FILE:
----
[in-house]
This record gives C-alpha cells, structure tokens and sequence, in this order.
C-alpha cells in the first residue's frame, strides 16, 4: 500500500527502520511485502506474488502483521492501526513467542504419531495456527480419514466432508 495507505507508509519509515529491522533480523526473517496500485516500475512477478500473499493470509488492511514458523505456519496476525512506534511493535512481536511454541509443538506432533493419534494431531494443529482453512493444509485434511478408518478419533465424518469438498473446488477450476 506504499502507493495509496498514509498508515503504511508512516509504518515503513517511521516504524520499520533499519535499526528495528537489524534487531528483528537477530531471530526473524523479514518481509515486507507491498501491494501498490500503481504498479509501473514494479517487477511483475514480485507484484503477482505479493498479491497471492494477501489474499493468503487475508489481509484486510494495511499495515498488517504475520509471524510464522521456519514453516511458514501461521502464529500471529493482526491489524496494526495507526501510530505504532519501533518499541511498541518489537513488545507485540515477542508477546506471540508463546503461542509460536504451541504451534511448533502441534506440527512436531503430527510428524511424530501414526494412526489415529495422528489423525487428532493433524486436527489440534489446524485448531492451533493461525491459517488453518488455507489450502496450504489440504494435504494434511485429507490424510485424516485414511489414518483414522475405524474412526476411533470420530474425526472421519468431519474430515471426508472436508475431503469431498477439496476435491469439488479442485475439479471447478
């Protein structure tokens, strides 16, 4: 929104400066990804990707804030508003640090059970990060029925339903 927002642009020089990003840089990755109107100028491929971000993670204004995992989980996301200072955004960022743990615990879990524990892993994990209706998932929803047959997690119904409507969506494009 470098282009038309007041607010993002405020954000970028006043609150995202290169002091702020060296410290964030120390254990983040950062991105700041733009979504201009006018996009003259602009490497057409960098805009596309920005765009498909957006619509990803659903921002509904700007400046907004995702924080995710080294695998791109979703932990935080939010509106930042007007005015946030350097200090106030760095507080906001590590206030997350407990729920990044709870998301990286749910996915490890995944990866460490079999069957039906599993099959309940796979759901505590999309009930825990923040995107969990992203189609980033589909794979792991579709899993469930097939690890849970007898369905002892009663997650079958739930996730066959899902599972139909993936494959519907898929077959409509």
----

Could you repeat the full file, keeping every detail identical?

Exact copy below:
[in-house]
This record gives C-alpha cells, structure tokens and sequence, in this order.
C-alpha cells in the first residue's frame, strides 16, 4: 500500500527502520511485502506474488502483521492501526513467542504419531495456527480419514466432508 495507505507508509519509515529491522533480523526473517496500485516500475512477478500473499493470509488492511514458523505456519496476525512506534511493535512481536511454541509443538506432533493419534494431531494443529482453512493444509485434511478408518478419533465424518469438498473446488477450476 506504499502507493495509496498514509498508515503504511508512516509504518515503513517511521516504524520499520533499519535499526528495528537489524534487531528483528537477530531471530526473524523479514518481509515486507507491498501491494501498490500503481504498479509501473514494479517487477511483475514480485507484484503477482505479493498479491497471492494477501489474499493468503487475508489481509484486510494495511499495515498488517504475520509471524510464522521456519514453516511458514501461521502464529500471529493482526491489524496494526495507526501510530505504532519501533518499541511498541518489537513488545507485540515477542508477546506471540508463546503461542509460536504451541504451534511448533502441534506440527512436531503430527510428524511424530501414526494412526489415529495422528489423525487428532493433524486436527489440534489446524485448531492451533493461525491459517488453518488455507489450502496450504489440504494435504494434511485429507490424510485424516485414511489414518483414522475405524474412526476411533470420530474425526472421519468431519474430515471426508472436508475431503469431498477439496476435491469439488479442485475439479471447478
């Protein structure tokens, strides 16, 4: 929104400066990804990707804030508003640090059970990060029925339903 927002642009020089990003840089990755109107100028491929971000993670204004995992989980996301200072955004960022743990615990879990524990892993994990209706998932929803047959997690119904409507969506494009 470098282009038309007041607010993002405020954000970028006043609150995202290169002091702020060296410290964030120390254990983040950062991105700041733009979504201009006018996009003259602009490497057409960098805009596309920005765009498909957006619509990803659903921002509904700007400046907004995702924080995710080294695998791109979703932990935080939010509106930042007007005015946030350097200090106030760095507080906001590590206030997350407990729920990044709870998301990286749910996915490890995944990866460490079999069957039906599993099959309940796979759901505590999309009930825990923040995107969990992203189609980033589909794979792991579709899993469930097939690890849970007898369905002892009663997650079958739930996730066959899902599972139909993936494959519907898929077959409509």